Conisbrough & Denaby Main
The following pages are extracts from local school log books. The information was researched by Carol Narey from Doncaster Archives and hold some interesting things.
There were several schools in the villages of Conisbrough and Denaby Main, but the Denaby Main Colliery school was sited next to the railway line. In the Victorian era and later, the passing trains made life difficult for teachers and children alike. Apart from the noise, the dirt and steam from the passing locomotives meant that windows had to be kept shut irrespective of the temperature in Summer.
All the schools were governed by the local School Board. The board determines the wages of teaching staff and also chose them.
8th September 1882
At the monthly meeting of the School Board, Mr Hills in the Chair the Clerk read a letter from the Education Department stating that my Lords could not consent to the Girls and Boys department of the Board School being made into one mixed department and strongly urged the Board to use the Compulsory powers of the Act to enforce a greater and more regular attendance of children.
Applications for the post of Headmistress were then considered and on the motion of Mr Kilner seconded by Mr Greaves, Miss Ceeles of Liverpool was elected.
It was resolved to invite tenders for painting the outside of the school and the Masters house.
School Board 1901
6th July 1901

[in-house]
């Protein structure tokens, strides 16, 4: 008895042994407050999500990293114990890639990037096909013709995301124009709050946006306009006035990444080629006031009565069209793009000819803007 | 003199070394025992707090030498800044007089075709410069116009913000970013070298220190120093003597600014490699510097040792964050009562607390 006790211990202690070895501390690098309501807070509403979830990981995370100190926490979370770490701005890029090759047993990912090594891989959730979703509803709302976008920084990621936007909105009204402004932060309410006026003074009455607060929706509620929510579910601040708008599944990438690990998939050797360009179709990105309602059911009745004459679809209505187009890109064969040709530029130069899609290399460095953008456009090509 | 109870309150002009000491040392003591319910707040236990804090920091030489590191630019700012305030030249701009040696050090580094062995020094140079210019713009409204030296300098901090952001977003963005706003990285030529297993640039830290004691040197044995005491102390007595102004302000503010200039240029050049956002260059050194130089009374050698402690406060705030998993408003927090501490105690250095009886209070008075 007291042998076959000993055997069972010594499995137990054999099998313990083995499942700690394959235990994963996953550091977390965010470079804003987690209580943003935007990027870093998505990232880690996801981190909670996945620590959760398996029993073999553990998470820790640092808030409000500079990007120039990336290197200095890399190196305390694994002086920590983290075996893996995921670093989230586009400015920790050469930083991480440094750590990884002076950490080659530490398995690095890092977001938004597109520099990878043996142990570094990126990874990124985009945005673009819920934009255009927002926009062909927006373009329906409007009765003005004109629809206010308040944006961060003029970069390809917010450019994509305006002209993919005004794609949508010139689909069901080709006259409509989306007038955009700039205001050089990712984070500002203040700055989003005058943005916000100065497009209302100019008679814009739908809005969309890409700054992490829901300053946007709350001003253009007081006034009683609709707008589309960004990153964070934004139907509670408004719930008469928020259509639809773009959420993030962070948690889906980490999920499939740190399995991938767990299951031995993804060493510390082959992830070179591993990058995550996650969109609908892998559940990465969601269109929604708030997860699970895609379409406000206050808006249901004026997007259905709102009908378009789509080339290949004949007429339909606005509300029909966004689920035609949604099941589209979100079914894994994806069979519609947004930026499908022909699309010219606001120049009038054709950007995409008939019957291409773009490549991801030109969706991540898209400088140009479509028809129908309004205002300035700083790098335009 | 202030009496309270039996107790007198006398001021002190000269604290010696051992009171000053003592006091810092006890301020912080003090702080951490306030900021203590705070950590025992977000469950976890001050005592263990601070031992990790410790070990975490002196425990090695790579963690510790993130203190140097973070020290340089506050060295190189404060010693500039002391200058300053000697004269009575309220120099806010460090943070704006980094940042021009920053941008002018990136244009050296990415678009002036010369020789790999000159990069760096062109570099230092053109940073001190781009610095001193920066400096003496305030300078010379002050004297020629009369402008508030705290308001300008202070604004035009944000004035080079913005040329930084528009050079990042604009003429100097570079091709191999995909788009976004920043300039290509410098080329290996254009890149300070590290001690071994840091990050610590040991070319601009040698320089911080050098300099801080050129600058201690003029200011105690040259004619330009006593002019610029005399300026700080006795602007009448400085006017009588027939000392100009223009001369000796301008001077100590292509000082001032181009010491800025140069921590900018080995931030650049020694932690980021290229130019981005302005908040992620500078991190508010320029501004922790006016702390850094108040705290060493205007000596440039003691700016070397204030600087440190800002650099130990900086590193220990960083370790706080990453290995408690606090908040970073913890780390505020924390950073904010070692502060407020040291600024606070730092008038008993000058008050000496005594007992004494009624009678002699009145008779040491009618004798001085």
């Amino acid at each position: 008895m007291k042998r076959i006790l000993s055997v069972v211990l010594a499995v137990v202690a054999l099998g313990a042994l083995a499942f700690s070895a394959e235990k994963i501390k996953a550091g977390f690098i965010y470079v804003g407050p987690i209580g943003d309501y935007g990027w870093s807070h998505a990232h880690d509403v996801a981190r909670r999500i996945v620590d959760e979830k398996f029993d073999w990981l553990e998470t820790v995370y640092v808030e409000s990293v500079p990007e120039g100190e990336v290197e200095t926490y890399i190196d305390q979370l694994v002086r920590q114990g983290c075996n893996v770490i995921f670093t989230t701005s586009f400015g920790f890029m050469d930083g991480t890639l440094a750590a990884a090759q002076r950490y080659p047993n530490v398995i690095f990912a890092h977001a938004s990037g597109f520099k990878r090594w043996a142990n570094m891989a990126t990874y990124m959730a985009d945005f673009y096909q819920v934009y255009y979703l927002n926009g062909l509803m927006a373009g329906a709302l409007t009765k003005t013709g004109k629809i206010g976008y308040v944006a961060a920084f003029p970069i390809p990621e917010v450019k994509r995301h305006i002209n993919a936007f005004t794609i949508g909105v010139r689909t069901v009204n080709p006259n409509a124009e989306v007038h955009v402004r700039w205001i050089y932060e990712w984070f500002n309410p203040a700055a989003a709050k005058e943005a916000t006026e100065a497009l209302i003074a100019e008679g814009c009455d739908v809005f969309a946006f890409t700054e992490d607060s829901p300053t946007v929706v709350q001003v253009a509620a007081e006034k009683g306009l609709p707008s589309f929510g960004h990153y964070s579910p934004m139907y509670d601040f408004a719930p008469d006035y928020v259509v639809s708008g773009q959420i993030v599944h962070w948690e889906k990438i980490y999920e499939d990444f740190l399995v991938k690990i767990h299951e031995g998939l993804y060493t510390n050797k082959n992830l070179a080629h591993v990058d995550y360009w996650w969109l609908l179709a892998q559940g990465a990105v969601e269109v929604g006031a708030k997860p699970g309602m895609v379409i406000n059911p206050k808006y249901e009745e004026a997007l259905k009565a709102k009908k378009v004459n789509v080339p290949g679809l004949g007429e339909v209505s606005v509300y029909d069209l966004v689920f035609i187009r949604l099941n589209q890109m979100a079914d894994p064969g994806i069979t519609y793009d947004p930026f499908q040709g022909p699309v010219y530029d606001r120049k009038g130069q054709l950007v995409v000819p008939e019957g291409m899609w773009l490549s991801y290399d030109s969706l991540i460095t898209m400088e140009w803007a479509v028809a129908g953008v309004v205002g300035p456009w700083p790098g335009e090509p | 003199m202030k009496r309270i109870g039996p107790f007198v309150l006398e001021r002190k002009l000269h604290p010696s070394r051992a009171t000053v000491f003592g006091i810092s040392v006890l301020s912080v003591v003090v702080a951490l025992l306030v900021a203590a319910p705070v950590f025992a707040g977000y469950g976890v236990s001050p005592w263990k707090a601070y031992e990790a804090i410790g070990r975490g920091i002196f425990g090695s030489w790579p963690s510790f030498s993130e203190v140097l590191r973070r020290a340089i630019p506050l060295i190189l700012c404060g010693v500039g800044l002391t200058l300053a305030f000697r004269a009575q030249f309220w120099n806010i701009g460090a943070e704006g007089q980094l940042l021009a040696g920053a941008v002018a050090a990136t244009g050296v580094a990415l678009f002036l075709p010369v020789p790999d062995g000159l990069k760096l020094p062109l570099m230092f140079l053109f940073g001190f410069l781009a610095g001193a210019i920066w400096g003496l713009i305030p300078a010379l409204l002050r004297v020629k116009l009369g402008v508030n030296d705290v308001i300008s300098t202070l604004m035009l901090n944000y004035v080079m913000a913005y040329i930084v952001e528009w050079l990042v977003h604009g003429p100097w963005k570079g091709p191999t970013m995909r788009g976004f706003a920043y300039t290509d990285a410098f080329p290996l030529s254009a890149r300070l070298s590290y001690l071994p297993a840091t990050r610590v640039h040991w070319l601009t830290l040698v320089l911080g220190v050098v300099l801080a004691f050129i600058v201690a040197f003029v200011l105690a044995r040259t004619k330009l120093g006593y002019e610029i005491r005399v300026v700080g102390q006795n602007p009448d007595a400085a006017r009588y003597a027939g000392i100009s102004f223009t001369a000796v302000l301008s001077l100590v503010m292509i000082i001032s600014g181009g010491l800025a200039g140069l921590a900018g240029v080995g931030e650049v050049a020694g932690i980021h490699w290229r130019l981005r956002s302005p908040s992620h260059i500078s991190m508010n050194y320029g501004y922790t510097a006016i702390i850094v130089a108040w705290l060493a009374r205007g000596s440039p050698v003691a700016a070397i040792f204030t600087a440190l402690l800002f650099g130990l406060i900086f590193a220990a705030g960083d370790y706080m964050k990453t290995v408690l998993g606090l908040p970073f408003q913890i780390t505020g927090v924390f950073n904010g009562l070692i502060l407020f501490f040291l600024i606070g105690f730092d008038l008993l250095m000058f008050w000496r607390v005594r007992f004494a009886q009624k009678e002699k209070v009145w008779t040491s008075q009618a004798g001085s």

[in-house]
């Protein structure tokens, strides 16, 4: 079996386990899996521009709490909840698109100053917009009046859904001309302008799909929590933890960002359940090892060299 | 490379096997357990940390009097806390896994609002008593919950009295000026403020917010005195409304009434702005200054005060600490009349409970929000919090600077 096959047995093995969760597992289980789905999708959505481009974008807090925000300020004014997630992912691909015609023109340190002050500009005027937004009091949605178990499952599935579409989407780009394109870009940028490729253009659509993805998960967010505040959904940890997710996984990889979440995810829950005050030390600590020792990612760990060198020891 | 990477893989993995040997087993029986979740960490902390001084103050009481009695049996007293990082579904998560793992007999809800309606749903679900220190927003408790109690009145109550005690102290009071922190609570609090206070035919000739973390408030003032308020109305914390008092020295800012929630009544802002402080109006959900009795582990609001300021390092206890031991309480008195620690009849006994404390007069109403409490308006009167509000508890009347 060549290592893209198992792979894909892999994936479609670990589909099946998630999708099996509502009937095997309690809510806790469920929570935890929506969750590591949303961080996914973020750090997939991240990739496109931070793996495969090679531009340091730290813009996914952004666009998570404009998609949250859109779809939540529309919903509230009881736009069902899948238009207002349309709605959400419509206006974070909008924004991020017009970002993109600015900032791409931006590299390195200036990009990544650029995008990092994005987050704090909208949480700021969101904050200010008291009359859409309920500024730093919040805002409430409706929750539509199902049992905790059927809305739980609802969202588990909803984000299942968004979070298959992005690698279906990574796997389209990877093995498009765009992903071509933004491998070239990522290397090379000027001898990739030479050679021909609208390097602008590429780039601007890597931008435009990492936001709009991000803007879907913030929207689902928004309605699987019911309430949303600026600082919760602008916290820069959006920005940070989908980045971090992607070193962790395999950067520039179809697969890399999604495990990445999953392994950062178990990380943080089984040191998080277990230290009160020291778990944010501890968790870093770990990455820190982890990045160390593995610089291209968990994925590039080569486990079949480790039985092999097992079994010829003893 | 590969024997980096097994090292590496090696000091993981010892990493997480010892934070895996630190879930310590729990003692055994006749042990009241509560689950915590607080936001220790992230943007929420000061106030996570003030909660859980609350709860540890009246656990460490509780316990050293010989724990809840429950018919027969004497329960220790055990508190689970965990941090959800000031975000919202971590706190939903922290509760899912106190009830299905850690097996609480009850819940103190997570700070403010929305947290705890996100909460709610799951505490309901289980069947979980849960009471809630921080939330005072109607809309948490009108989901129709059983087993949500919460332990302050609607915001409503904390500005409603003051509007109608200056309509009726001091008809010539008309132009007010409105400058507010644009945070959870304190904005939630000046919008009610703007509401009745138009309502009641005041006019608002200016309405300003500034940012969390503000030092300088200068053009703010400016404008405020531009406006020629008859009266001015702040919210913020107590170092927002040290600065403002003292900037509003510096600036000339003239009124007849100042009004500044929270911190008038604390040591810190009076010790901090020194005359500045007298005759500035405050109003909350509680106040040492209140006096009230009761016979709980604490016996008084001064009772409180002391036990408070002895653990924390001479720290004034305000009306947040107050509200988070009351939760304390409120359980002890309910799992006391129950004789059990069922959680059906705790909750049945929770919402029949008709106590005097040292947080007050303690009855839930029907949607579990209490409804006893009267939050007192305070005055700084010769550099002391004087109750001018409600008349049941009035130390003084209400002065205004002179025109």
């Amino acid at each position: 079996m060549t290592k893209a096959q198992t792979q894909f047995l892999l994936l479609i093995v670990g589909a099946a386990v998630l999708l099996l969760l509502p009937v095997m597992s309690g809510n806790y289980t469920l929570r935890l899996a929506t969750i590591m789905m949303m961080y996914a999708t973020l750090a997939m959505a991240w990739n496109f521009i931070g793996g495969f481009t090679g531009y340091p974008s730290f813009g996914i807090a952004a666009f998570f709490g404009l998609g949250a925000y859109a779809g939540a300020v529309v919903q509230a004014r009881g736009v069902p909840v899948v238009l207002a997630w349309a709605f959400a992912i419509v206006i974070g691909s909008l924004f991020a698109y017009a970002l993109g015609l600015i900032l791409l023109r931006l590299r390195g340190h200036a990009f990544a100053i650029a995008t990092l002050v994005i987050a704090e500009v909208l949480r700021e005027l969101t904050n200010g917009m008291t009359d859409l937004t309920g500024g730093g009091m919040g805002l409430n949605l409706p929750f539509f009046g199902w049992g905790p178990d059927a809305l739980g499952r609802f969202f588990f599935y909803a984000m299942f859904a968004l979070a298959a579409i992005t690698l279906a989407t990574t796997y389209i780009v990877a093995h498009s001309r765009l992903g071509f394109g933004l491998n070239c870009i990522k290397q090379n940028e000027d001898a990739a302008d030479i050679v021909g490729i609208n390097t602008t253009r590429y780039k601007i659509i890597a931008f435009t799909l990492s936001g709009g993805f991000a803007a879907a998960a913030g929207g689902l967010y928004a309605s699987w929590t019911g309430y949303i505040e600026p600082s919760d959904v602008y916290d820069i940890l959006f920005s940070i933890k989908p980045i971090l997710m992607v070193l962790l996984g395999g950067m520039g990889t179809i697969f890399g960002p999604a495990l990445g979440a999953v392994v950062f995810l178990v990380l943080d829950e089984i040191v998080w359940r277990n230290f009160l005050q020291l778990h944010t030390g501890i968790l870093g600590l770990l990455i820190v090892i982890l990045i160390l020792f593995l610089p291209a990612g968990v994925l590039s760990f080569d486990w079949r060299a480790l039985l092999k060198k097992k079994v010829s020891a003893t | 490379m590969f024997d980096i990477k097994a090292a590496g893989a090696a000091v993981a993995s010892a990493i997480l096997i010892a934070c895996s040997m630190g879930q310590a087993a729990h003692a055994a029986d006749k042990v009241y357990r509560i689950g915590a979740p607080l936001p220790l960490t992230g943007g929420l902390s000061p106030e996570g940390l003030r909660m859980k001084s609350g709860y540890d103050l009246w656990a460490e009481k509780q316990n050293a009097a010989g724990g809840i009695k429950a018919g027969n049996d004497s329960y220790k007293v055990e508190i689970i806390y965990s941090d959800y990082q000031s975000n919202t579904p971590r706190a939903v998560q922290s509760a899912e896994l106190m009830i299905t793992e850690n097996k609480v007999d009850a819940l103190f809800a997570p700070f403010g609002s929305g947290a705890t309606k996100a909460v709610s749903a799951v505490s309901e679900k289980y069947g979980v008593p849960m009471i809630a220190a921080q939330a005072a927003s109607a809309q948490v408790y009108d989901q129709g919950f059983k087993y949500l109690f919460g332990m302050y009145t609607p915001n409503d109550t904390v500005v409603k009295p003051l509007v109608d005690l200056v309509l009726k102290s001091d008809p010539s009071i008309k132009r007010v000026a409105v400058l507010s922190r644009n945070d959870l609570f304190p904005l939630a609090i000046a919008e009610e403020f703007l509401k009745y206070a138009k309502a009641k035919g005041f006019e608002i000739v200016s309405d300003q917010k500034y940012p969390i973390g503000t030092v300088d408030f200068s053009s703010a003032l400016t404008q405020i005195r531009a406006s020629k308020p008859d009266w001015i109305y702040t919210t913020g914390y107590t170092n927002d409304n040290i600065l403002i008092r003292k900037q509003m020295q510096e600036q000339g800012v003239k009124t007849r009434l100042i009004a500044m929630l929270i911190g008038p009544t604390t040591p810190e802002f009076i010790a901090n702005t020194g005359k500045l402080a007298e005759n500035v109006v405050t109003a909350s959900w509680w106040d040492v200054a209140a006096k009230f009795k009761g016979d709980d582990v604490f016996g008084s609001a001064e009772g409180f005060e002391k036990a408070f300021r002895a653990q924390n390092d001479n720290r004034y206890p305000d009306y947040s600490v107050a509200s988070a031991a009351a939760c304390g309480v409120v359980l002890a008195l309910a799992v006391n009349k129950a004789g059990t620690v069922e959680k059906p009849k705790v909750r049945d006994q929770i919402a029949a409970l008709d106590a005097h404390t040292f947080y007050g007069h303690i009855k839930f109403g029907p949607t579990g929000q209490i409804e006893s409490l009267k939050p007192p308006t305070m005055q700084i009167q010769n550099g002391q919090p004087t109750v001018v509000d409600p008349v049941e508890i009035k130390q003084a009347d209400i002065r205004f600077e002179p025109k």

For the election of seven board members of Conisbrough School Board which takes place at 11th July, the following have been nominated. William Appleyard, Clifton, farmer. Henry Baker, Holywell House, Brewers Agent, Thomas Rogerson Booth, Burcroft, Timber Merchant, John Brocklesby, Brook Square, Grocer, Arthur Dickinson, Beech Terrace, Check Weigh Man, John Gillott, Stone Hill Cottages, Brewers Traveller, George Henry Hirst, Northcliff, Miners Check Weigh Man, William Jones, Low road, Blacksmith, George Kilner, Lowfield House, Glass Bottle Manufacturer, William White Norwood, High Street, Veterinary Surgeon, Edward Ravenscroft, Rossington Street, Miner, David Robinson, Low Road, Bricklayer, William Wilson, Castle Cottage, Timber Merchant, Herbert Henry Wray, Strathmore, Pawnbroker and Auctioneer.
School Board 1903
22nd December 1903
Last night there was a discreditable scene at the monthly meeting of the Conisbrough School Board. It arose over a report of a recent inquiry concerning the alleged friction between the headmaster and the teaching staff at Station Road Mixed Schools. As a result of the inquiry it was recorded: That the Board expresses its entire confidence in Mr Sellars and his management of the Station Road School and that this resolution be conveyed to him verbally but that in future he posts rules affecting teachers in the teachers room. Mr Baker who opposed this resolution contended that it was not in accordance with the evidence and that Mr Sellars, the headmaster in question had exercised tyranny towards a fatherless assistant mistress. The discussion that followed was heated in the extreme.
The Chairman drew attention to the fact that of the eight teachers who had given evidence, six of them were in favour of Mr Sellars.